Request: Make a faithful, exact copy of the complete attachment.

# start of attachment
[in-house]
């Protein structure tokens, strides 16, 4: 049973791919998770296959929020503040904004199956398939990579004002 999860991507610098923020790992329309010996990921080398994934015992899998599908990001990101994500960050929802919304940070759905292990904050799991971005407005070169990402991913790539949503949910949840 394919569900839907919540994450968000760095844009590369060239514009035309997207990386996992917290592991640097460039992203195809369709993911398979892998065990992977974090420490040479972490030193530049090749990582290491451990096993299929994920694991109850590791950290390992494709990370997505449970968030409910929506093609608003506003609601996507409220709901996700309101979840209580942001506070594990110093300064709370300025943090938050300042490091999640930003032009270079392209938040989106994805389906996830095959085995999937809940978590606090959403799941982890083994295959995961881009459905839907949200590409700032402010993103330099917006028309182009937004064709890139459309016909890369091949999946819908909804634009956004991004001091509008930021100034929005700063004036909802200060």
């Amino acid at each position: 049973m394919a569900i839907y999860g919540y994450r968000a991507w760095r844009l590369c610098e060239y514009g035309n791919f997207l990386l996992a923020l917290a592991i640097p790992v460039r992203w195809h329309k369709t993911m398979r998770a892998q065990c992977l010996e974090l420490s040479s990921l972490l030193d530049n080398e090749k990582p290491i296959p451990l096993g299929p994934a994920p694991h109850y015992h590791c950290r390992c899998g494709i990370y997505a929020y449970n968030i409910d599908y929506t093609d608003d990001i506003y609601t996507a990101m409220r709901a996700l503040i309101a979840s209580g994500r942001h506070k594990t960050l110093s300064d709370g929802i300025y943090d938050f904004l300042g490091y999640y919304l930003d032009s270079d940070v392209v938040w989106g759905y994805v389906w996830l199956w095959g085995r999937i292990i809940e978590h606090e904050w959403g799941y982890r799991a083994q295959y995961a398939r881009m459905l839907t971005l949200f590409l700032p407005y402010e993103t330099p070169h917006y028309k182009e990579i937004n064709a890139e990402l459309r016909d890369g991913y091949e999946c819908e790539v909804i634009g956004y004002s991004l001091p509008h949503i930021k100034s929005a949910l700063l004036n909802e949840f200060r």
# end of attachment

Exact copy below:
[in-house]
């Protein structure tokens, strides 16, 4: 049973791919998770296959929020503040904004199956398939990579004002 999860991507610098923020790992329309010996990921080398994934015992899998599908990001990101994500960050929802919304940070759905292990904050799991971005407005070169990402991913790539949503949910949840 394919569900839907919540994450968000760095844009590369060239514009035309997207990386996992917290592991640097460039992203195809369709993911398979892998065990992977974090420490040479972490030193530049090749990582290491451990096993299929994920694991109850590791950290390992494709990370997505449970968030409910929506093609608003506003609601996507409220709901996700309101979840209580942001506070594990110093300064709370300025943090938050300042490091999640930003032009270079392209938040989106994805389906996830095959085995999937809940978590606090959403799941982890083994295959995961881009459905839907949200590409700032402010993103330099917006028309182009937004064709890139459309016909890369091949999946819908909804634009956004991004001091509008930021100034929005700063004036909802200060």
């Amino acid at each position: 049973m394919a569900i839907y999860g919540y994450r968000a991507w760095r844009l590369c610098e060239y514009g035309n791919f997207l990386l996992a923020l917290a592991i640097p790992v460039r992203w195809h329309k369709t993911m398979r998770a892998q065990c992977l010996e974090l420490s040479s990921l972490l030193d530049n080398e090749k990582p290491i296959p451990l096993g299929p994934a994920p694991h109850y015992h590791c950290r390992c899998g494709i990370y997505a929020y449970n968030i409910d599908y929506t093609d608003d990001i506003y609601t996507a990101m409220r709901a996700l503040i309101a979840s209580g994500r942001h506070k594990t960050l110093s300064d709370g929802i300025y943090d938050f904004l300042g490091y999640y919304l930003d032009s270079d940070v392209v938040w989106g759905y994805v389906w996830l199956w095959g085995r999937i292990i809940e978590h606090e904050w959403g799941y982890r799991a083994q295959y995961a398939r881009m459905l839907t971005l949200f590409l700032p407005y402010e993103t330099p070169h917006y028309k182009e990579i937004n064709a890139e990402l459309r016909d890369g991913y091949e999946c819908e790539v909804i634009g956004y004002s991004l001091p509008h949503i930021k100034s929005a949910l700063l004036n909802e949840f200060r």